ICL gathers momentum August 19, 2007

NZ player chief calls for ICL support

Cricinfo staff

Lower pay scales mean players such as Stephen Fleming are at greater risk of joining the ICL © Getty Images

The Indian Cricket League (ICL) has found further support, from the head of New Zealand's players' body, who is concerned that New Zealand will suffer most unless the ICC accommodates the ICL. The ICC is due to meet early September to determine whether the ICL will be officially endorsed.

The players' associations will convene at the same time in Johannesburg. Heath Mills, the manager of the New Zealand Cricket Players' Association, told the Herald on Sunday their message would be for the ICC to get behind the league, rather than ostracise it.

"The ideal scenario from my point of view would be for the ICC to support it as long as it didn't impinge upon international cricket," he said. "I can't see many negatives of third-party funding coming into cricket and another professional league would give players an opportunity to earn more income, just like those who go to county cricket. What would concern me greatly was if the league was not sanctioned and it became a 'rebel' league."

Mills said the comparatively low incomes of New Zealand's players made them a prime target for the ICL, arguing that cricket's big fish - the subcontinent, Australia, England and South Africa - have the resources to pay their players the sort of money that would ensure they don't jump ship.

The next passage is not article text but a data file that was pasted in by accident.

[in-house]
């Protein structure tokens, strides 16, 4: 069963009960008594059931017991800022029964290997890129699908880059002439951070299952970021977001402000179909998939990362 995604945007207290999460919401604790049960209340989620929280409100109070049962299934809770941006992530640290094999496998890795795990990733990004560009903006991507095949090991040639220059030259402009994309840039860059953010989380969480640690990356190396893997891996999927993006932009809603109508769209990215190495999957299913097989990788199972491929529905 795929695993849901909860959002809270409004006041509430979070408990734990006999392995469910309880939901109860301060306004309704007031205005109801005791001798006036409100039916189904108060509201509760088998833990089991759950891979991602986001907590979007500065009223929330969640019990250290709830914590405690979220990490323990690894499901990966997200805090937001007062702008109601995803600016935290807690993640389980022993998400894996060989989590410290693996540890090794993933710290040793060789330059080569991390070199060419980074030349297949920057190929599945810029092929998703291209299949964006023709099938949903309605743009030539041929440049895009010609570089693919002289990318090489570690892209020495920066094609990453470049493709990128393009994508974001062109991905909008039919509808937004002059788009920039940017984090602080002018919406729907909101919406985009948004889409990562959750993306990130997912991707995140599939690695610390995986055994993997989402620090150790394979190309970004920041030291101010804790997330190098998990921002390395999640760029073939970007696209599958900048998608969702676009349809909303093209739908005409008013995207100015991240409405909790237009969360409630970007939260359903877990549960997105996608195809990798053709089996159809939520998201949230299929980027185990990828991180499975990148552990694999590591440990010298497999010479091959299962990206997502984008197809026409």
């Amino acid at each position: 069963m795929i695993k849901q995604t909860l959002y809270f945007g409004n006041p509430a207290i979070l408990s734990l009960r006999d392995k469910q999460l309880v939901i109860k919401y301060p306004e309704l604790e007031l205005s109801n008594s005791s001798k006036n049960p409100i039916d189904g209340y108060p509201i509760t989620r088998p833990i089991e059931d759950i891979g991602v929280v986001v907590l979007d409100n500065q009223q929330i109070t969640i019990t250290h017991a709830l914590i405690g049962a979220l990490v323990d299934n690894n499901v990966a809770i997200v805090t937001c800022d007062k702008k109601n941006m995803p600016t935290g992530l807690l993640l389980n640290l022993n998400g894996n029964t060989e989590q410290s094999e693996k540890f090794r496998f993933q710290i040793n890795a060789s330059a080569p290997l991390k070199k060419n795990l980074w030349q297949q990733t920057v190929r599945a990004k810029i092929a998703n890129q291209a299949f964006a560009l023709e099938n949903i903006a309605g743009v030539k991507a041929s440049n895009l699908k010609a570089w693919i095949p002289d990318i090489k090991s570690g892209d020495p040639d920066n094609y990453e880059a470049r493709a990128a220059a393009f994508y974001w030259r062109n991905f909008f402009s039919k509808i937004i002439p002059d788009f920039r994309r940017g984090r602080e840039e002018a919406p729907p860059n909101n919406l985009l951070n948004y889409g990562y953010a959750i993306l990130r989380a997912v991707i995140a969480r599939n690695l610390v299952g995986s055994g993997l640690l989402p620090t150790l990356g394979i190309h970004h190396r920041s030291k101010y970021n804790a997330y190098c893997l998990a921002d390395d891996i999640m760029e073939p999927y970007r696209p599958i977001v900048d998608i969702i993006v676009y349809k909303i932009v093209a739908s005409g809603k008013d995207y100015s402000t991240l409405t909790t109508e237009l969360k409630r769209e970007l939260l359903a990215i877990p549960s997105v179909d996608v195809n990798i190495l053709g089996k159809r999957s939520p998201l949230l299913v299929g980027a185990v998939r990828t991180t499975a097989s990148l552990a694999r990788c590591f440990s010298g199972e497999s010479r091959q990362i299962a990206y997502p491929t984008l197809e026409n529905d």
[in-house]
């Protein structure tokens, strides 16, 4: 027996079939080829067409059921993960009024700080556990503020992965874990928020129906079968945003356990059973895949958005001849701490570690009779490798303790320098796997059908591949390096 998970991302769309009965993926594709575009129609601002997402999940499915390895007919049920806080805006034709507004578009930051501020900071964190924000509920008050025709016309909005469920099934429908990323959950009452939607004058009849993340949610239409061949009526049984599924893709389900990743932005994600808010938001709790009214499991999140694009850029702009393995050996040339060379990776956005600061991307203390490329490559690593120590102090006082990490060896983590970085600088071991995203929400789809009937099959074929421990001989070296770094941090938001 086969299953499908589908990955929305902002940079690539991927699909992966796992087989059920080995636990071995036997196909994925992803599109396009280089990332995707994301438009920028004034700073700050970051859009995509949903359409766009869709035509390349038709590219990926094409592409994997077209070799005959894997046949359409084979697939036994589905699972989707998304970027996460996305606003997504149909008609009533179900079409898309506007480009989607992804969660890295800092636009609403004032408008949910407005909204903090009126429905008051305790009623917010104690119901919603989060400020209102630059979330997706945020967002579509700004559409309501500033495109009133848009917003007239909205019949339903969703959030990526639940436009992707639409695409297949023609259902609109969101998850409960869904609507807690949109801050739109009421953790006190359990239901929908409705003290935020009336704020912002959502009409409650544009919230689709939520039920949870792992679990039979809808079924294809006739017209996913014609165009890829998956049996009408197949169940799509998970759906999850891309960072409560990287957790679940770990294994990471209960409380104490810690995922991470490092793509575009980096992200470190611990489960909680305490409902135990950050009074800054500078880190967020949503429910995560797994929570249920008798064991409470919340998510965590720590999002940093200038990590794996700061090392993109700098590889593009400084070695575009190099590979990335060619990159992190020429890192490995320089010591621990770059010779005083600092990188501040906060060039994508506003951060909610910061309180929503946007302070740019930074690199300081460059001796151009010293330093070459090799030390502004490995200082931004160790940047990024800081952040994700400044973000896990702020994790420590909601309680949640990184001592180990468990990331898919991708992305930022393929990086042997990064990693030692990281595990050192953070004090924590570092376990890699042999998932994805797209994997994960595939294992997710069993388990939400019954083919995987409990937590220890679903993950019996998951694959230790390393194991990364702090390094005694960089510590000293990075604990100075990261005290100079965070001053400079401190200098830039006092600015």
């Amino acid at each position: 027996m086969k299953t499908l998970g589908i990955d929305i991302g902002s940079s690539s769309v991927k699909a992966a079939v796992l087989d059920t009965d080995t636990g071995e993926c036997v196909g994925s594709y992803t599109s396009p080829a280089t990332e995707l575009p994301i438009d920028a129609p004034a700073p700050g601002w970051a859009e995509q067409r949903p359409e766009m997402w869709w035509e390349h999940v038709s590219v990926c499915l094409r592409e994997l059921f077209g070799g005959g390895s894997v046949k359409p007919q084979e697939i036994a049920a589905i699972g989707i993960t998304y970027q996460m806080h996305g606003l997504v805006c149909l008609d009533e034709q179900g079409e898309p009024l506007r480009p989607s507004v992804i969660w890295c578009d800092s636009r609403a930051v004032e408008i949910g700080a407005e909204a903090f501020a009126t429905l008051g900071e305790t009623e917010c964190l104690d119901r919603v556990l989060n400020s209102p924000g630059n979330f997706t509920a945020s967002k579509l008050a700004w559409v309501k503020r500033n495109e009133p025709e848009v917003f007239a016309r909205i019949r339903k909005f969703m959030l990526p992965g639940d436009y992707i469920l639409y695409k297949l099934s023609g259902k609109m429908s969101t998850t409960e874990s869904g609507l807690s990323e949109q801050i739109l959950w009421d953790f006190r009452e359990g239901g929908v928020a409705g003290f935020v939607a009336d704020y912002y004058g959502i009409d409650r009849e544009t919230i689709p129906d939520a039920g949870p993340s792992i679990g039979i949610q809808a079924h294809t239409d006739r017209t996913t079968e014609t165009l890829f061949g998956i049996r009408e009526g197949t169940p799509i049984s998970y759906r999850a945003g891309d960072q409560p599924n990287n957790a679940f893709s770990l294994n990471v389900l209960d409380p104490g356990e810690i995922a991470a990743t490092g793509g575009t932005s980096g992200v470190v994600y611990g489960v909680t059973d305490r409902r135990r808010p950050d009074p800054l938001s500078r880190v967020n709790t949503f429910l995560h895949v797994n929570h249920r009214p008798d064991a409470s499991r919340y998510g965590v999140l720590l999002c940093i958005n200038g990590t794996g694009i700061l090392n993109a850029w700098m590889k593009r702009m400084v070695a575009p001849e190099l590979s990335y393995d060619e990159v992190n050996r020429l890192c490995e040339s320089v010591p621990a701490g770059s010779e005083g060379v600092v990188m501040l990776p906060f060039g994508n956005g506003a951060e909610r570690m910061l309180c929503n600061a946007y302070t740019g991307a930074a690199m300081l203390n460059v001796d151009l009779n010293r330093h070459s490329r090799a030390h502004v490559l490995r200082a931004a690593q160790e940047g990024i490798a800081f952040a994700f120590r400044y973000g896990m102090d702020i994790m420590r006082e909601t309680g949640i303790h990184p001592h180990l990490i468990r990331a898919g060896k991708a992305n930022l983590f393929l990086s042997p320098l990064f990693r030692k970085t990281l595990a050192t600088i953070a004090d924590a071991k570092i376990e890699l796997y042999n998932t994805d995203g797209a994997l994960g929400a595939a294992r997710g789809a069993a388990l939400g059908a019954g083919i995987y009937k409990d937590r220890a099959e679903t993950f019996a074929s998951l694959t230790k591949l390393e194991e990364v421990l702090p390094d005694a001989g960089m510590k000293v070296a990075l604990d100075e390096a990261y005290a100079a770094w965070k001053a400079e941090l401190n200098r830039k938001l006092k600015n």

"Our guys would be hugely at risk," Mills said. "They're paying their players close to a million a year so it's a no-brainer. But a guy who is near the top of the [New Zealand] retainer list and plays most games a year is looking at $250,000 maximum. That makes us vulnerable." Chris Cairns, Nathan Astle and Stephen Fleming have all been linked with the ICL.

Mills's comments provide further momentum for the ICL bandwagon. In recent weeks, the league has received some support from at least two senior Indian politicians; Digvijay Singh, a general secretary of the ruling Congress party, asked the BCCI to help promote the ICL instead of confronting it. Lalu Prasad Yadav, the federal railway minister, has also indicated his support, saying he would allow organisers to host matches in stadiums under his ministry's control.

On Friday, half the Hyderabad first-class team announced it had signed on. Imran Farhat, who is out of favour with Pakistan's selectors in the shorter version of the game, has been released from his central contract with the PCB and has all but sealed a deal with the ICL.

There have been continued reports of big-name but disgruntled Pakistan players signing on as well. Brian Lara remains the only star to have officially committed to the league.